Rx pipelines with bounded queue


  • Hey guys,

    I'm having the common problems of fast-producer/Slow-consumer in my project.

    Just consider the subscription in the following code as my slow-consumer. 

                var obs = new Subject<int>();
                var disi = obs
                    .Subscribe(x =>
                    if (x < 10)
                    Console.WriteLine(string.Format("Hello it's {0}", x));
                }, o =>
                for (int i = 0; i < 100000; i++)
                Console.WriteLine("I'm Done!");

    Obviously, "I'm Done!" will be printed first and then the numbers start to appear, so far so good.

    first, does that mean all 100000 int are somewhere in a Queue?

    if so, what if we have big chunks of data (e.g. 1 MB) instead of a simple int, and we only have limited memory to assign to the whole process?

    I think I'm missing something or maybe looking at it from the wrong angle.



    Tuesday, July 15, 2014 1:38 PM

All replies

  • Your assumption is correct. The ObserveOn operator has an internal queue so that it can safely serialize your OnNext calls onto the provided scheduler.

    As you said, this is a classic problem. You have many options to choose from:

    1. Enqueue values that are produced faster than the consumer can process them, which is what ObserveOn is doing. (Buffer)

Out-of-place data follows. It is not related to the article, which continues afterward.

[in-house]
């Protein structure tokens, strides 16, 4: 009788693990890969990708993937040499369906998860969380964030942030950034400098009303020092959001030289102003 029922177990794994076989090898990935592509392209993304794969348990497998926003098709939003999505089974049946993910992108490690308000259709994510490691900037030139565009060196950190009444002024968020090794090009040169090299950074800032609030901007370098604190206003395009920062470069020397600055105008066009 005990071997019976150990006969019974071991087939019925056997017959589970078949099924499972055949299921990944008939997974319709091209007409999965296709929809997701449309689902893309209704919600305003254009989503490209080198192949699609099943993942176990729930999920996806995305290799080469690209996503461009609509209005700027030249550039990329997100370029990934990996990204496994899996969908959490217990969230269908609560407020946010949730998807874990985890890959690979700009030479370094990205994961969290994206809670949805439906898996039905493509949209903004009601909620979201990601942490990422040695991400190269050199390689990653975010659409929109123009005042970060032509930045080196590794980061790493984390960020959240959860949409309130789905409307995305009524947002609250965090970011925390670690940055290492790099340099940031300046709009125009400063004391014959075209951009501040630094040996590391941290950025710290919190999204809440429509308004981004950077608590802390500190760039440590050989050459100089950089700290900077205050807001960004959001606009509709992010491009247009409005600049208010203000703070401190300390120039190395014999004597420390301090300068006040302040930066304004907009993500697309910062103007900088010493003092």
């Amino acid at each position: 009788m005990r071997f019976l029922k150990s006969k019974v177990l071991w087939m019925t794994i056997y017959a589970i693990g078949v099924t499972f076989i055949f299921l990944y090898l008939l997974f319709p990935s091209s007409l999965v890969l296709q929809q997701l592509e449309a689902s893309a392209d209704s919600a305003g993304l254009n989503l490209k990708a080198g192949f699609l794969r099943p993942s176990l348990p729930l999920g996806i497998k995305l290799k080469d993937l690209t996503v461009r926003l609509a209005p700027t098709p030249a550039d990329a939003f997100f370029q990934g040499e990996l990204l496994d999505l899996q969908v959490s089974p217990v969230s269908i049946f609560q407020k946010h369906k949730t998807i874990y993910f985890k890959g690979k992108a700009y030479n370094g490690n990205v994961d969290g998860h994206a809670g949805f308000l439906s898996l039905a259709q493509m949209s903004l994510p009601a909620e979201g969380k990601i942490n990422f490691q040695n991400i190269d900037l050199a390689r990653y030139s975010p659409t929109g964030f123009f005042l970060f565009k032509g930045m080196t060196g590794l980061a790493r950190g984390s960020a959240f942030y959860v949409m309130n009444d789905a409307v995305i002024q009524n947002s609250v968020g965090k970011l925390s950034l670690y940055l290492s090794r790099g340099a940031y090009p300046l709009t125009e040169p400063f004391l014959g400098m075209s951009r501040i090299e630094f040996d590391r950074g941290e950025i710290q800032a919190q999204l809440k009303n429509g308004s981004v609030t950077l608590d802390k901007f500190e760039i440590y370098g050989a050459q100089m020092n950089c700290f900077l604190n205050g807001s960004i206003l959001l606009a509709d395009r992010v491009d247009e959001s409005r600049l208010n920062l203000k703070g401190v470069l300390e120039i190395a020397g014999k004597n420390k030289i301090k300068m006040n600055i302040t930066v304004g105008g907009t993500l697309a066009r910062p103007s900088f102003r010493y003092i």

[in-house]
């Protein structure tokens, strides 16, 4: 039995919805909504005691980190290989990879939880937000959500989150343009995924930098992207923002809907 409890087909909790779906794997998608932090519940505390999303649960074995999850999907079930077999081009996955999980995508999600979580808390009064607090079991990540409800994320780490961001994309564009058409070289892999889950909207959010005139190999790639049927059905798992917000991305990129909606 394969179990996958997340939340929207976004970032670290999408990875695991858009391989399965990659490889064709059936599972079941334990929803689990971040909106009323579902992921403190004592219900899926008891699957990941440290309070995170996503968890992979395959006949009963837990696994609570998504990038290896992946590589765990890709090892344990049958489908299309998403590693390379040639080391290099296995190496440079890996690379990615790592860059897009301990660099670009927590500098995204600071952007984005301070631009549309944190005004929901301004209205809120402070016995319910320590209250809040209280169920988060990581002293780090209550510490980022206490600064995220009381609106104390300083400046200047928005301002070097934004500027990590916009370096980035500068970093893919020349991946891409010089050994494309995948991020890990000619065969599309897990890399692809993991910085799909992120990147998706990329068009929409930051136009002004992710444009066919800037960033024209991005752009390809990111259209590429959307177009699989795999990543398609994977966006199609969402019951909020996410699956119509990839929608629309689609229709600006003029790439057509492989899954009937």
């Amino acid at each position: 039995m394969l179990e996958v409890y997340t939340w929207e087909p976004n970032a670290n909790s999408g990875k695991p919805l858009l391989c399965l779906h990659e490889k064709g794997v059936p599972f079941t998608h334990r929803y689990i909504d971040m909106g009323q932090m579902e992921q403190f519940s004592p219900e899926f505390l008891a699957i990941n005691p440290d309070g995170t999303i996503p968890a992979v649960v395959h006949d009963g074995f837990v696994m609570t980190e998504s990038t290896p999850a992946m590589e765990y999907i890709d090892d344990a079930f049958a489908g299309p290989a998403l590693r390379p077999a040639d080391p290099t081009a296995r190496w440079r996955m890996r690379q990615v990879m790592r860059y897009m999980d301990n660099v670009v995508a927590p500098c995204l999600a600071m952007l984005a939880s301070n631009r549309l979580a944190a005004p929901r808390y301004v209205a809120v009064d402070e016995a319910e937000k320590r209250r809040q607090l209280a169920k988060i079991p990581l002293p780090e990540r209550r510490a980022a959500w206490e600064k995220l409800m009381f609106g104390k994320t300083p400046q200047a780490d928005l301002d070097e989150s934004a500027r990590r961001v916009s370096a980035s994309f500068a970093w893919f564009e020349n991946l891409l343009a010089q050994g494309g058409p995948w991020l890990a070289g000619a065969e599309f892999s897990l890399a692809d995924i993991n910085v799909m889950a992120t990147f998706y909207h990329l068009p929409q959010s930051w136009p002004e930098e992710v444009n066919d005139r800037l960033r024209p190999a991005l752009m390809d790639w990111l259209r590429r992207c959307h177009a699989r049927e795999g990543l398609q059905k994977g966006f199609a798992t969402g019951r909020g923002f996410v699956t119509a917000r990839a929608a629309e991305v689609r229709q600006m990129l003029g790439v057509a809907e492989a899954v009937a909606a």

2. You might only take the most recent value, or aggregate all buffered data (count/sum/average) or apply another algorithm to deal with bursts of data. (Conflation)
    3. Block the producer to stop it producing data. (Backpressure)

    Each of these will have different impacts on your application and some are more appropriate for various solutions. Currently Rx doesn't support the Backpressure option. I would suggest, that if you did want the backpressure option, then you may want to consider a different technology to Rx, maybe the Disruptor of the Blocking Collections from TPL. If you really want to stick with Rx, then I would suggest creating your own version of the ObserveOn operator that still takes an IScheduler but also takes a integer for the max queue length.

    Lee Campbell

    Friday, July 25, 2014 4:14 PM